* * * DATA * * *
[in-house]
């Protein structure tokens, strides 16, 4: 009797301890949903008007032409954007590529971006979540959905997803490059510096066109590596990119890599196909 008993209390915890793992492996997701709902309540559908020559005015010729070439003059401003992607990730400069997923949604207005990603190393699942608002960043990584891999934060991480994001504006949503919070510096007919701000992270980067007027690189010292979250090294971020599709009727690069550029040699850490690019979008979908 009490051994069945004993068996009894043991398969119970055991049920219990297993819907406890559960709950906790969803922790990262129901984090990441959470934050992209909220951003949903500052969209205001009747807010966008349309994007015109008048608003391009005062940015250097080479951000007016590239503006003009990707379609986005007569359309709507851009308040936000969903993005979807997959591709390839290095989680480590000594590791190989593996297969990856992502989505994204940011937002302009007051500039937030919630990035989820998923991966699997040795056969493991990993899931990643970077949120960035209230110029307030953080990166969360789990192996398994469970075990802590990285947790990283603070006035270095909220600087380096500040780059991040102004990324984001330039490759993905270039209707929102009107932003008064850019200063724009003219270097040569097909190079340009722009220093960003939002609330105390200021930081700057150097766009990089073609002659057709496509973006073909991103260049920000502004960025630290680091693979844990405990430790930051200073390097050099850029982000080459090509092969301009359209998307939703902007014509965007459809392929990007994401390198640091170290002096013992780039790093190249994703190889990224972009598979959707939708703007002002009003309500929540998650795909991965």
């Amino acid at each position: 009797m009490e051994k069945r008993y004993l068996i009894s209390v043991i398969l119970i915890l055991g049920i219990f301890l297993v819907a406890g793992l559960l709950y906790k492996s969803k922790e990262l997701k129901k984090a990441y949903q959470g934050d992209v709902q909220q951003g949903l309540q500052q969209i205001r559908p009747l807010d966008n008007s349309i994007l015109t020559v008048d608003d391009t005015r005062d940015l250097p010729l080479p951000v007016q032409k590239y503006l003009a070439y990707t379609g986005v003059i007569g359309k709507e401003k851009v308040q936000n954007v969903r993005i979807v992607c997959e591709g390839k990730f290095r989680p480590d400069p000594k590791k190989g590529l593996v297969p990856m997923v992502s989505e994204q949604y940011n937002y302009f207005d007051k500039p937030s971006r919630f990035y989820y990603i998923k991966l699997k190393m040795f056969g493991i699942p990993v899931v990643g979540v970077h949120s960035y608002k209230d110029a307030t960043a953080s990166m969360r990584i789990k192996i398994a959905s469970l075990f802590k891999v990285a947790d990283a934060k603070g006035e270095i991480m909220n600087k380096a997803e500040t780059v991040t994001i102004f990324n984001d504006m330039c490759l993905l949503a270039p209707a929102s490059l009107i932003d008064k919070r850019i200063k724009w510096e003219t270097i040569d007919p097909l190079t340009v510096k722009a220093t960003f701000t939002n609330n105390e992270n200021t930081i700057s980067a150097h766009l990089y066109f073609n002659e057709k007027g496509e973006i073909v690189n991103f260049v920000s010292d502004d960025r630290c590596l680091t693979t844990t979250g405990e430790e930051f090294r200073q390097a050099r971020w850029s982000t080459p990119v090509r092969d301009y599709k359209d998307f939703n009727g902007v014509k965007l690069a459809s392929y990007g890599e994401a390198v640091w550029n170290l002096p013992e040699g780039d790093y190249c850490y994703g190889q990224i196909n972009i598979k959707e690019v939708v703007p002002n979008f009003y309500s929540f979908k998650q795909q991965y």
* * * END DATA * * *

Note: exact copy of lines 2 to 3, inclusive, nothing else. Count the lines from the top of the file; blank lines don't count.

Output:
């Protein structure tokens, strides 16, 4: 009797301890949903008007032409954007590529971006979540959905997803490059510096066109590596990119890599196909 008993209390915890793992492996997701709902309540559908020559005015010729070439003059401003992607990730400069997923949604207005990603190393699942608002960043990584891999934060991480994001504006949503919070510096007919701000992270980067007027690189010292979250090294971020599709009727690069550029040699850490690019979008979908 009490051994069945004993068996009894043991398969119970055991049920219990297993819907406890559960709950906790969803922790990262129901984090990441959470934050992209909220951003949903500052969209205001009747807010966008349309994007015109008048608003391009005062940015250097080479951000007016590239503006003009990707379609986005007569359309709507851009308040936000969903993005979807997959591709390839290095989680480590000594590791190989593996297969990856992502989505994204940011937002302009007051500039937030919630990035989820998923991966699997040795056969493991990993899931990643970077949120960035209230110029307030953080990166969360789990192996398994469970075990802590990285947790990283603070006035270095909220600087380096500040780059991040102004990324984001330039490759993905270039209707929102009107932003008064850019200063724009003219270097040569097909190079340009722009220093960003939002609330105390200021930081700057150097766009990089073609002659057709496509973006073909991103260049920000502004960025630290680091693979844990405990430790930051200073390097050099850029982000080459090509092969301009359209998307939703902007014509965007459809392929990007994401390198640091170290002096013992780039790093190249994703190889990224972009598979959707939708703007002002009003309500929540998650795909991965």
């Amino acid at each position: 009797m009490e051994k069945r008993y004993l068996i009894s209390v043991i398969l119970i915890l055991g049920i219990f301890l297993v819907a406890g793992l559960l709950y906790k492996s969803k922790e990262l997701k129901k984090a990441y949903q959470g934050d992209v709902q909220q951003g949903l309540q500052q969209i205001r559908p009747l807010d966008n008007s349309i994007l015109t020559v008048d608003d391009t005015r005062d940015l250097p010729l080479p951000v007016q032409k590239y503006l003009a070439y990707t379609g986005v003059i007569g359309k709507e401003k851009v308040q936000n954007v969903r993005i979807v992607c997959e591709g390839k990730f290095r989680p480590d400069p000594k590791k190989g590529l593996v297969p990856m997923v992502s989505e994204q949604y940011n937002y302009f207005d007051k500039p937030s971006r919630f990035y989820y990603i998923k991966l699997k190393m040795f056969g493991i699942p990993v899931v990643g979540v970077h949120s960035y608002k209230d110029a307030t960043a953080s990166m969360r990584i789990k192996i398994a959905s469970l075990f802590k891999v990285a947790d990283a934060k603070g006035e270095i991480m909220n600087k380096a997803e500040t780059v991040t994001i102004f990324n984001d504006m330039c490759l993905l949503a270039p209707a929102s490059l009107i932003d008064k919070r850019i200063k724009w510096e003219t270097i040569d007919p097909l190079t340009v510096k722009a220093t960003f701000t939002n609330n105390e992270n200021t930081i700057s980067a150097h766009l990089y066109f073609n002659e057709k007027g496509e973006i073909v690189n991103f260049v920000s010292d502004d960025r630290c590596l680091t693979t844990t979250g405990e430790e930051f090294r200073q390097a050099r971020w850029s982000t080459p990119v090509r092969d301009y599709k359209d998307f939703n009727g902007v014509k965007l690069a459809s392929y990007g890599e994401a390198v640091w550029n170290l002096p013992e040699g780039d790093y190249c850490y994703g190889q990224i196909n972009i598979k959707e690019v939708v703007p002002n979008f009003y309500s929540f979908k998650q795909q991965y």